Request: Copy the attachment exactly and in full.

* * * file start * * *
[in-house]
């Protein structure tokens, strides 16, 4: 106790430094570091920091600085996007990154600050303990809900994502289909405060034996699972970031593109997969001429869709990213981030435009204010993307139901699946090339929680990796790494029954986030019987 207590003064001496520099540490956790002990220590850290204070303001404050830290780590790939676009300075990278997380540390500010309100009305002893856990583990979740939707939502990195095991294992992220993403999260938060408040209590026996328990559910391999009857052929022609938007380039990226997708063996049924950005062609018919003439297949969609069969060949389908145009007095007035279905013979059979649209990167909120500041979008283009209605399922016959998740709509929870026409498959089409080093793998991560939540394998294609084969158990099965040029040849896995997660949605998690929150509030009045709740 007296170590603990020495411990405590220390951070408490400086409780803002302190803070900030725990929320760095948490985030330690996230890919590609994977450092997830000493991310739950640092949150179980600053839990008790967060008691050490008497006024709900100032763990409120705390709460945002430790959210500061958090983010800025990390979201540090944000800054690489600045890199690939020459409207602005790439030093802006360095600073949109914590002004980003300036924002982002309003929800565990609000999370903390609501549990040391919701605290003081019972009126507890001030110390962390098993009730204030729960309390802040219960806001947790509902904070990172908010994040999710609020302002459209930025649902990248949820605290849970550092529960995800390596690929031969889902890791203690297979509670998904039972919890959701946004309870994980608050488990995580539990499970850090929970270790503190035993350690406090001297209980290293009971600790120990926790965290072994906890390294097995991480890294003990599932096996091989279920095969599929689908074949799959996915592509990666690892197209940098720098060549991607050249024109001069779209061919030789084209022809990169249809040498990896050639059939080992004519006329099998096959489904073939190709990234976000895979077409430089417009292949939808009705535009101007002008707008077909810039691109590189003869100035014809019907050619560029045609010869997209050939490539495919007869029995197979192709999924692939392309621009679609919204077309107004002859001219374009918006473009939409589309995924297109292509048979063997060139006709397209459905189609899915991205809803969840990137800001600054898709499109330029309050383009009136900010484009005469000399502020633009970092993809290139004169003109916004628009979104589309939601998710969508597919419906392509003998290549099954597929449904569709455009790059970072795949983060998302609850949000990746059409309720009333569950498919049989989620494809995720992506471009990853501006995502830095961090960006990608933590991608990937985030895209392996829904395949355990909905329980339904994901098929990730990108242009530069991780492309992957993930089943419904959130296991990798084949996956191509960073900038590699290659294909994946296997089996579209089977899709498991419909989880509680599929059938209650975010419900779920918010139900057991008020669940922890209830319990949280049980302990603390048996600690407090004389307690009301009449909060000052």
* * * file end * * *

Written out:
[in-house]
């Protein structure tokens, strides 16, 4: 106790430094570091920091600085996007990154600050303990809900994502289909405060034996699972970031593109997969001429869709990213981030435009204010993307139901699946090339929680990796790494029954986030019987 207590003064001496520099540490956790002990220590850290204070303001404050830290780590790939676009300075990278997380540390500010309100009305002893856990583990979740939707939502990195095991294992992220993403999260938060408040209590026996328990559910391999009857052929022609938007380039990226997708063996049924950005062609018919003439297949969609069969060949389908145009007095007035279905013979059979649209990167909120500041979008283009209605399922016959998740709509929870026409498959089409080093793998991560939540394998294609084969158990099965040029040849896995997660949605998690929150509030009045709740 007296170590603990020495411990405590220390951070408490400086409780803002302190803070900030725990929320760095948490985030330690996230890919590609994977450092997830000493991310739950640092949150179980600053839990008790967060008691050490008497006024709900100032763990409120705390709460945002430790959210500061958090983010800025990390979201540090944000800054690489600045890199690939020459409207602005790439030093802006360095600073949109914590002004980003300036924002982002309003929800565990609000999370903390609501549990040391919701605290003081019972009126507890001030110390962390098993009730204030729960309390802040219960806001947790509902904070990172908010994040999710609020302002459209930025649902990248949820605290849970550092529960995800390596690929031969889902890791203690297979509670998904039972919890959701946004309870994980608050488990995580539990499970850090929970270790503190035993350690406090001297209980290293009971600790120990926790965290072994906890390294097995991480890294003990599932096996091989279920095969599929689908074949799959996915592509990666690892197209940098720098060549991607050249024109001069779209061919030789084209022809990169249809040498990896050639059939080992004519006329099998096959489904073939190709990234976000895979077409430089417009292949939808009705535009101007002008707008077909810039691109590189003869100035014809019907050619560029045609010869997209050939490539495919007869029995197979192709999924692939392309621009679609919204077309107004002859001219374009918006473009939409589309995924297109292509048979063997060139006709397209459905189609899915991205809803969840990137800001600054898709499109330029309050383009009136900010484009005469000399502020633009970092993809290139004169003109916004628009979104589309939601998710969508597919419906392509003998290549099954597929449904569709455009790059970072795949983060998302609850949000990746059409309720009333569950498919049989989620494809995720992506471009990853501006995502830095961090960006990608933590991608990937985030895209392996829904395949355990909905329980339904994901098929990730990108242009530069991780492309992957993930089943419904959130296991990798084949996956191509960073900038590699290659294909994946296997089996579209089977899709498991419909989880509680599929059938209650975010419900779920918010139900057991008020669940922890209830319990949280049980302990603390048996600690407090004389307690009301009449909060000052």